The story behind Squeeballs Party
is little more than an excuse to run these quiet little plush toy animals through the wringer (or shoot them from a cannon, or launch them with a slingshot, or blow them up). The idea is that there is an island out there somewhere where these little guys run free and in an attempt to market them, you are testing their endurance before putting them on the shelf. What's odd is that most of these tests are very destructive, so I don't know how so many toys can make it to the shelf. Anyway, the game is broken down into 11 game settings, each with their own ladder of challenges.
There are some pretty basic mini-games here that you could find in other Wii titles (though the Squeeball twist makes it humorous). Games like 10 Pin Bowling, Cannon and Cooking are just new variations on Wii Bowling, Wii Tennis and Cooking Mama, but they are still enjoyable.
10 Pin Bowling starts off with some easy challenges like taking down a certain number of pins with a certain number of balls, but as you progress up the ladder, challenges include pulling off strikes and tough splits. The Cannon games launch squeeballs at you and all you have to do is whack the flying toy with your racket. At first, it's just a matter of scoring points, but you then have to develop some accuracy as you try to hit the living plush toys into land mines.
The Cooking ladder has you dicing, grinding and firing various squeeballs in order to feed the only apparent carnivore in the bunch - El Toro. If you've played, or even seen Cooking Mama, then you know exactly what to expect from this game type.
Once you've completed a round of new challenges, you are then presented with a new game ladder, and then that ladder's challenges are entered into the mix and need to be completed before the next game is unlocked. The other games include Shock, where you have to guide a loop down a electrical wire in the hopes of electrocuting a squeeball or two, while Stampede gives you a cannon full of Craboom squeeballs as you try and stop a heard of characters from overrunning your screen with love. A similar game is called Feeding Frenzy where you must shoot particular squeeballs at colored El Toros in order to satisfy their hunger before they get to you.
The Crazy Lanes mini-game is a variation of bowling, except that you actually have some control over the ball as it goes rolling down the curvy and cracked lane in order to knock down the pins/squeeballs.
In the Pumping mini-games, Ardi is hooked up to a bicycle pump and you are challenged to make him pop in an alotted time or inflate him to some size without popping him.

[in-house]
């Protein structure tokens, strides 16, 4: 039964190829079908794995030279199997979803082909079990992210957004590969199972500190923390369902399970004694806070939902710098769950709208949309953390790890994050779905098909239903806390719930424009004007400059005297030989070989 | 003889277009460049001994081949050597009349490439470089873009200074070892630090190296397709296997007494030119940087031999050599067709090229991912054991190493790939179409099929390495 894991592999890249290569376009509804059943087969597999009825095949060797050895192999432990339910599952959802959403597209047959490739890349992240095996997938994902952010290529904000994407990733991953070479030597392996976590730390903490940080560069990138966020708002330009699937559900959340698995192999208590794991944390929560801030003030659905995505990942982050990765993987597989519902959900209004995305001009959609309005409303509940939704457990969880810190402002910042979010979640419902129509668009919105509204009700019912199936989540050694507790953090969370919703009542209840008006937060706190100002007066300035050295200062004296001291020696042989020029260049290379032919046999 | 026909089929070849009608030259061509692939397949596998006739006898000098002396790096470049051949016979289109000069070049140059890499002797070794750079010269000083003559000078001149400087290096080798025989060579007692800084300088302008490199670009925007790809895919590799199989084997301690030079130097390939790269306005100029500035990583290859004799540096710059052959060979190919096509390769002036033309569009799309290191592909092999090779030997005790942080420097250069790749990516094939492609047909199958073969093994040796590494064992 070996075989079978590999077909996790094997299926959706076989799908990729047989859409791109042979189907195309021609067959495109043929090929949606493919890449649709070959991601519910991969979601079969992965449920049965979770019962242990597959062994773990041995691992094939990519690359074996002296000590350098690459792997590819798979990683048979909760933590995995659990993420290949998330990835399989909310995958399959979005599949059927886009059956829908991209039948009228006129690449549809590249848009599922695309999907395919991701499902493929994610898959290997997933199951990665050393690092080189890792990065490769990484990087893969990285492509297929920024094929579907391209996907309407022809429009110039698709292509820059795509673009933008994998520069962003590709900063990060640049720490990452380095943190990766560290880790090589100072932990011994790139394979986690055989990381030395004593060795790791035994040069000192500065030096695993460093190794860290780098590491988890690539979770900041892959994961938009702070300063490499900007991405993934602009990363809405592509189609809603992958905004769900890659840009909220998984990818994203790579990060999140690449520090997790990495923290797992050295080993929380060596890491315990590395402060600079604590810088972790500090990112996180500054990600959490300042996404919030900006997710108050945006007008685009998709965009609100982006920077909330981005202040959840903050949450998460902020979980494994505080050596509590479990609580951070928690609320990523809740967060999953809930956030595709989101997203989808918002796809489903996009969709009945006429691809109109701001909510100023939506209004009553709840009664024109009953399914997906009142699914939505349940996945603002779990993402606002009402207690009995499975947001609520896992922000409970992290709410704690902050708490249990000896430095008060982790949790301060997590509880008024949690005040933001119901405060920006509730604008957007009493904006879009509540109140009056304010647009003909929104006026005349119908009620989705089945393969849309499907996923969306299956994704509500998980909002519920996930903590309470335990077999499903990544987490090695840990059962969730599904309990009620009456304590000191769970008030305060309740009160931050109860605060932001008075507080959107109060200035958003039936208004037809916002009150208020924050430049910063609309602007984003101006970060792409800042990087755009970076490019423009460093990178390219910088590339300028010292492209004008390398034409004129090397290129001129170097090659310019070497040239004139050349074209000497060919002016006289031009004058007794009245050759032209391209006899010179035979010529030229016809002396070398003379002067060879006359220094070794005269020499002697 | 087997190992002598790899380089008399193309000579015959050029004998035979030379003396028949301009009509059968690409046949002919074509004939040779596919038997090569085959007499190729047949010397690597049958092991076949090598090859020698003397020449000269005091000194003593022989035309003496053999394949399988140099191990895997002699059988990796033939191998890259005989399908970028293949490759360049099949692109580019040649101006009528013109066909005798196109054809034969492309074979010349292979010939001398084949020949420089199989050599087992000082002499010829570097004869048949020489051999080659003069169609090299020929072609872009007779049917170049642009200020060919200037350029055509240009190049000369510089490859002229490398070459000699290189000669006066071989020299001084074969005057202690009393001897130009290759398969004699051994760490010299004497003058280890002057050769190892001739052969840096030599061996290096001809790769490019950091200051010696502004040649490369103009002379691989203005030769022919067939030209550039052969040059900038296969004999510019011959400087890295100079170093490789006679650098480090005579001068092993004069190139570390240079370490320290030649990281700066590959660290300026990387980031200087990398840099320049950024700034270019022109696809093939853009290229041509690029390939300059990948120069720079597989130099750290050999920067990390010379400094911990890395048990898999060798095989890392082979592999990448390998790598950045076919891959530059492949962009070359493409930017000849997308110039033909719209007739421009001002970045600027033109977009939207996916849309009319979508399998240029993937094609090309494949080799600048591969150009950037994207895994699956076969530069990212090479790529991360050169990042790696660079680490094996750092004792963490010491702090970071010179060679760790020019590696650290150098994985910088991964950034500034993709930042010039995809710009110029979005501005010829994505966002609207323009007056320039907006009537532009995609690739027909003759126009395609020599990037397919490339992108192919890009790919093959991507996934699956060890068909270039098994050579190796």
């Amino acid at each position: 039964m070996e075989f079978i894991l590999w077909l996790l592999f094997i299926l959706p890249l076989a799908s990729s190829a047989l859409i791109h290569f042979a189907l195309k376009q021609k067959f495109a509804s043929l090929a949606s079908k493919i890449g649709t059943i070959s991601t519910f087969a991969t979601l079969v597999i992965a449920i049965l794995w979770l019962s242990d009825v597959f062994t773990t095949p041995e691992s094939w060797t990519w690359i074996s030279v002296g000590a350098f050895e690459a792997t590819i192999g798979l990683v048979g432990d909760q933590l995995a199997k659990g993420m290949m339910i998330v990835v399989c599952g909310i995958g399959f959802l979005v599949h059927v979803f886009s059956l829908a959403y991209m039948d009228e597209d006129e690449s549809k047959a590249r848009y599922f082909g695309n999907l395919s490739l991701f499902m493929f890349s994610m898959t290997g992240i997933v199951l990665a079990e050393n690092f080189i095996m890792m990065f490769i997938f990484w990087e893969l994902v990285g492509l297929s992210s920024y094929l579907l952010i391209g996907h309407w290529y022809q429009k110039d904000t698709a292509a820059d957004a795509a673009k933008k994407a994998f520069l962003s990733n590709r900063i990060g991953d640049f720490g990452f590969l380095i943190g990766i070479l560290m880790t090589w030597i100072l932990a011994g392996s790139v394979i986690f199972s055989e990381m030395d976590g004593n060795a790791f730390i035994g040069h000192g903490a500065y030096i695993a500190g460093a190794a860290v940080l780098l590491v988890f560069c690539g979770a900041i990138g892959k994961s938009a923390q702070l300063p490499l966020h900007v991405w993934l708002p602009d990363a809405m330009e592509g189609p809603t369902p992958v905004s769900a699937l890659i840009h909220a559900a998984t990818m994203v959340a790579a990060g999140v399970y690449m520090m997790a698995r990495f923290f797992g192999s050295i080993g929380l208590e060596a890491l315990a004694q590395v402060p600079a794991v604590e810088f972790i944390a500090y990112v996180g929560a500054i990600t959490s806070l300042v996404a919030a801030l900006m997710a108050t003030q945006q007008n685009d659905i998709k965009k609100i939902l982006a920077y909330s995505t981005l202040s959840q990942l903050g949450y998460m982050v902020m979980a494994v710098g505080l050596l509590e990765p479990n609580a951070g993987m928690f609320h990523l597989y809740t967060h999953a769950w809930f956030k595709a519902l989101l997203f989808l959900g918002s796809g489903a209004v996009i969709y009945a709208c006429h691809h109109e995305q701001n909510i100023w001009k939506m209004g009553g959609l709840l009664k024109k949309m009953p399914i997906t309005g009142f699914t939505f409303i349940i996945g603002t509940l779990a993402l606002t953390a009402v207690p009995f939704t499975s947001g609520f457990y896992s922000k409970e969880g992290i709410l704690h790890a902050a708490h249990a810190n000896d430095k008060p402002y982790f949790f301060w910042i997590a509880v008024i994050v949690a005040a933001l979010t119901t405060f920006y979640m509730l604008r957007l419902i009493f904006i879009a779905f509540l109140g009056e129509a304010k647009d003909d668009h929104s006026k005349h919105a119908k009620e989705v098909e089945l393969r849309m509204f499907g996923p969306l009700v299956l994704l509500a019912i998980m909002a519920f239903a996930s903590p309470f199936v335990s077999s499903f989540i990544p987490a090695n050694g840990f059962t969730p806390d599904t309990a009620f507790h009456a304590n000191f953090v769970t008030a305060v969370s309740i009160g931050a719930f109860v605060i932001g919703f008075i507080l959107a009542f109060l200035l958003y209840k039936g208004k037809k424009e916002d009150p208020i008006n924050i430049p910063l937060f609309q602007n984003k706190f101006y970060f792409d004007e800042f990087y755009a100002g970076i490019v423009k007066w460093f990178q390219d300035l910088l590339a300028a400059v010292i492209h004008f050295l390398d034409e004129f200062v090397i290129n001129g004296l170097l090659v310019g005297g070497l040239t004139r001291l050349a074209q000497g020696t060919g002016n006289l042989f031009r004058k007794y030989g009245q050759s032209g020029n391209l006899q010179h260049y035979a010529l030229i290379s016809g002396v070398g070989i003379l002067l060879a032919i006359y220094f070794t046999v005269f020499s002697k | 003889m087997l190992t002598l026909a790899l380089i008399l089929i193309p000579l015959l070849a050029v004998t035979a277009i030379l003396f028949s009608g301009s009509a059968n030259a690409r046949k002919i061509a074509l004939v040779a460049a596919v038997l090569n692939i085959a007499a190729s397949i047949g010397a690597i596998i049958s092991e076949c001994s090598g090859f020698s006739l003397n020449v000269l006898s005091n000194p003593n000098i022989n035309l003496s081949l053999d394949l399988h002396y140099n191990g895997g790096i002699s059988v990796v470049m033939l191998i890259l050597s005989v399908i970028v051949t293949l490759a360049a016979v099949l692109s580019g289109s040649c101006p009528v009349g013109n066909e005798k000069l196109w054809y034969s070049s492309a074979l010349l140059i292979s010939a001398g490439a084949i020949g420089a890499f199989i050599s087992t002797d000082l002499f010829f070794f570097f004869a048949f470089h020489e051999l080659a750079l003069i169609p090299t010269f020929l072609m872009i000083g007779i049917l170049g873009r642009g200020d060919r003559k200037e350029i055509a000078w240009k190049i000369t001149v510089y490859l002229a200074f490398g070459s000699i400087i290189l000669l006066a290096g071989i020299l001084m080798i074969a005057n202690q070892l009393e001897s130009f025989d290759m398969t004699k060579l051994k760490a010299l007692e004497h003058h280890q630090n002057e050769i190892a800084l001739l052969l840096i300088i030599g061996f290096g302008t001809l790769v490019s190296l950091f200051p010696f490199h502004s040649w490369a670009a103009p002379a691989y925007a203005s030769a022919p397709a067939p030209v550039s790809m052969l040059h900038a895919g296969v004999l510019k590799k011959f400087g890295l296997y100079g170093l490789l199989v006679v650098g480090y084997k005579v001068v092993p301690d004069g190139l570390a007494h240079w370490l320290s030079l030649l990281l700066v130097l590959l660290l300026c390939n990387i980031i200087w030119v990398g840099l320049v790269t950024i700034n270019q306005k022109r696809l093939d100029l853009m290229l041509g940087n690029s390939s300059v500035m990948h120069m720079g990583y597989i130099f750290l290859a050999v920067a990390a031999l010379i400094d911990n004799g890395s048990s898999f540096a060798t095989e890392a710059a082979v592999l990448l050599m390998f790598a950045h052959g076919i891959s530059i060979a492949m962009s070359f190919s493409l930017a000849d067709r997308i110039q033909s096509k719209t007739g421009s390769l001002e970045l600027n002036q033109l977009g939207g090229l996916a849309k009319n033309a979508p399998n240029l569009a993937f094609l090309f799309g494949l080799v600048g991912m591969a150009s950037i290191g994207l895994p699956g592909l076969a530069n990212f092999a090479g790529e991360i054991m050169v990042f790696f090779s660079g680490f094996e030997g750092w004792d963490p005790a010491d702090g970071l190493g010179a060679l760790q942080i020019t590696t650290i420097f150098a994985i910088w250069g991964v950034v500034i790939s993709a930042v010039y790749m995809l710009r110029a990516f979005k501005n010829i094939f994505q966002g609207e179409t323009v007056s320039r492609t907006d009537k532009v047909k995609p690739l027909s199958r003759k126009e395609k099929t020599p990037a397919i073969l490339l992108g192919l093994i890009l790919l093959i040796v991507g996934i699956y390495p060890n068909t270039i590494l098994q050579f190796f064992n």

Probably my favorite game type is Paint By Squeeball where you load a squeeball into a slingshot and fire it off into a picture. The line drawings are of one or more squeeballs and the idea is to use the plush-toy's coloring as paint in order to fill in as much of the picture as possible in the alotted time. For the most part, you will be using the squeeball from the picture to paint that picture (since they are naturally the same color), but some critters have a few colors in them, like the slug one named Boris. In those cases, a squeeball for the other color will be thrown into the mix every now and then. At first, this somewhat demented mini-game simply asks you to cover a certain percentage of the picture that you can in a time limit, but it isn't long before it starts floating water balloons in front of you (which wash paint away) and starts having you paint a few different squeeball portraits with wildly different color schemes.
There are two other mini-games in Squeeball Party, Golf and squeeball Testing Belt. I wasn't able to get past the second challenge in Golf since I haven't quite figured out how to skip the Octo across the water (which is the challenge) and because I haven't made it very far in that particular challenge, I still haven't unlocked the Testing Belt, but from what I gather, you follow on-screen instructions to inflict the hardest tests on these toys.
I would definitely say that, between the number of game styles, and the number of challenges in each game, this is one of the biggest mini-game collections I've seen for the Wii yet. There is a multiplayer aspect to it, but besides a few head-to-head challenges where two players can play at the same time, most of the multiplayer aspect of this game involves a controller-hand-off styled implementation.